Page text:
Internet of Things will be in clothes, food and a trillon products by 2020
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EVRYTHNG already has deals in place that should see ten million apparel items made by well-known brands fitted with digital tags in the next two years
@WiredUK: By 2020, everything from clothes to food will be connected to the web #WIREDRetail @EVRYTHNG
Around ten packaging companies are responsible for more than 50 per cent of products distributed around the world – as soon as any of them begins to digitise those products, we are going to see “radical change”.
Niall Murphy knows this, because as CEO and co-founder of EVRYTHNG, he and his team are working to connect every physical product to the web. Speaking at WIRED Retail, at London’s British Museum, he said: “This vision is gradually happening – and by end of this decade, we will be seeing a trillion digitised products a year.”
EVRYTHNG already has deals in place that should see ten million apparel items made by well-known brands fitted with digital tags in the next two years, and 20 billion food and beverage items tagged over the next 24 to 36 months. Our world, and everything in it, is gradually becoming “inherently digitally capable”.
“We’ve been through the automation process and are now entering the smart product era. 3.5 trillion products are made and sold every year, and there is a wide range of technologies allowing digital tech to find its way in; Bluetooth beacons sewn into clothing items, for instance.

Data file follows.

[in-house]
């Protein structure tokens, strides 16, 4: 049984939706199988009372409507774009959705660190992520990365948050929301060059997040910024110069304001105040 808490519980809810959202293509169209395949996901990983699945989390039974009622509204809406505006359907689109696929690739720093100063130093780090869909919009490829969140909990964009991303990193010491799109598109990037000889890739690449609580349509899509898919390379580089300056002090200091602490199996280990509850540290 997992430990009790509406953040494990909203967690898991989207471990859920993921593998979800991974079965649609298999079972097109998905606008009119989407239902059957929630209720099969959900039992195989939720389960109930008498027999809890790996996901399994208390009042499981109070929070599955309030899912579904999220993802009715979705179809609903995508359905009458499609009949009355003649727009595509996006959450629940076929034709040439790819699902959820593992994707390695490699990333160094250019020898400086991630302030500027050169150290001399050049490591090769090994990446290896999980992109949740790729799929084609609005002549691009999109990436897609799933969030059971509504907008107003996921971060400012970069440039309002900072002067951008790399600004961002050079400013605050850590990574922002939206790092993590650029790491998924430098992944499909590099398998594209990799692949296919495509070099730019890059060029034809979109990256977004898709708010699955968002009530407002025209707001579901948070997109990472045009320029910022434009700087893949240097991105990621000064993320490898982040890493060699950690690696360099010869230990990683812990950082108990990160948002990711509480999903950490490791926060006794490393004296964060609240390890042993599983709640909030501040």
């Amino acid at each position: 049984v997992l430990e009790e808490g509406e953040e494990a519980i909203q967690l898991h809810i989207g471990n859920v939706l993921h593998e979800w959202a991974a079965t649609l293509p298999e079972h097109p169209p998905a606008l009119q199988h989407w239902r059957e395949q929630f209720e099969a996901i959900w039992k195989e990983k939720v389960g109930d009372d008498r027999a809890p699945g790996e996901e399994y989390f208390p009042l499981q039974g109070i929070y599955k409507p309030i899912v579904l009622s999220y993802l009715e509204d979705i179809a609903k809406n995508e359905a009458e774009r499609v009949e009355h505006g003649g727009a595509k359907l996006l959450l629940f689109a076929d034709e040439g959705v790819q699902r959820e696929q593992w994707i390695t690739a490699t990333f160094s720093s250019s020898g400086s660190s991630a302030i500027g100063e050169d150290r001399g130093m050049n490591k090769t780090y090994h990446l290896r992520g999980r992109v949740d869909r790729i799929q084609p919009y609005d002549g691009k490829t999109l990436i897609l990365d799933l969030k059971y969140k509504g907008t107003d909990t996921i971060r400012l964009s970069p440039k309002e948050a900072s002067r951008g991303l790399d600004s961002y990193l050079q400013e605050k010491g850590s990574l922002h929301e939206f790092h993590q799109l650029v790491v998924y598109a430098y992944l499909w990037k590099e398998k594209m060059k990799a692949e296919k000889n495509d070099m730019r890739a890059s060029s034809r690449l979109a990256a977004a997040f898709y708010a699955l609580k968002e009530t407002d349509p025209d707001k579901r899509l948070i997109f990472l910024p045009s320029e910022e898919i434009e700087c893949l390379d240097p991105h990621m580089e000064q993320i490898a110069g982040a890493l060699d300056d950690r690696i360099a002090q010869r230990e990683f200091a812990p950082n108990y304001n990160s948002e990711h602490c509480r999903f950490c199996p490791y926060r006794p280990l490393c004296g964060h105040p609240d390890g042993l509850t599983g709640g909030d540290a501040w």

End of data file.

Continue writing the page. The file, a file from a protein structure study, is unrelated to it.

“We think of smart cars and refrigerators, but 90 per cent of product volume is in things like bottles of wine and apparel.”
Companies are already attaching digital identifiers to clothing at the point of production, says Murphy, before they enter the supply chain. They can then be tracked across the course of their life to help bring some of the personalisation consumers have come to expect from the digital world, into the physical retail environment.
If a proportion of the trillions of products being sold every year become digitised, they will become “active digital points of interaction” with manufacturers of those products shifting gear to “become one of biggest media providers in the world”.
Murphy gave the example of a clothing company trialling smart clothing, where a jacket can act as a loyalty tool to let you buy things, a passkey to clubs and more. Brands, on the other hand, can track that product through its lifecycle to “drive experiences and interactions as it moves through the world”. Being smart with that data, and using it to understand consumer behaviour and drive returns, will be key to whether this approach succeeds or fails for individual brands.
When we have the “elephant in the room” of Amazon forever at the forefront of the retail industry, applying real-time data aggressively, Murphy warned the audience, “you better get yourself into a position to use your own data, if you want tools for survival”.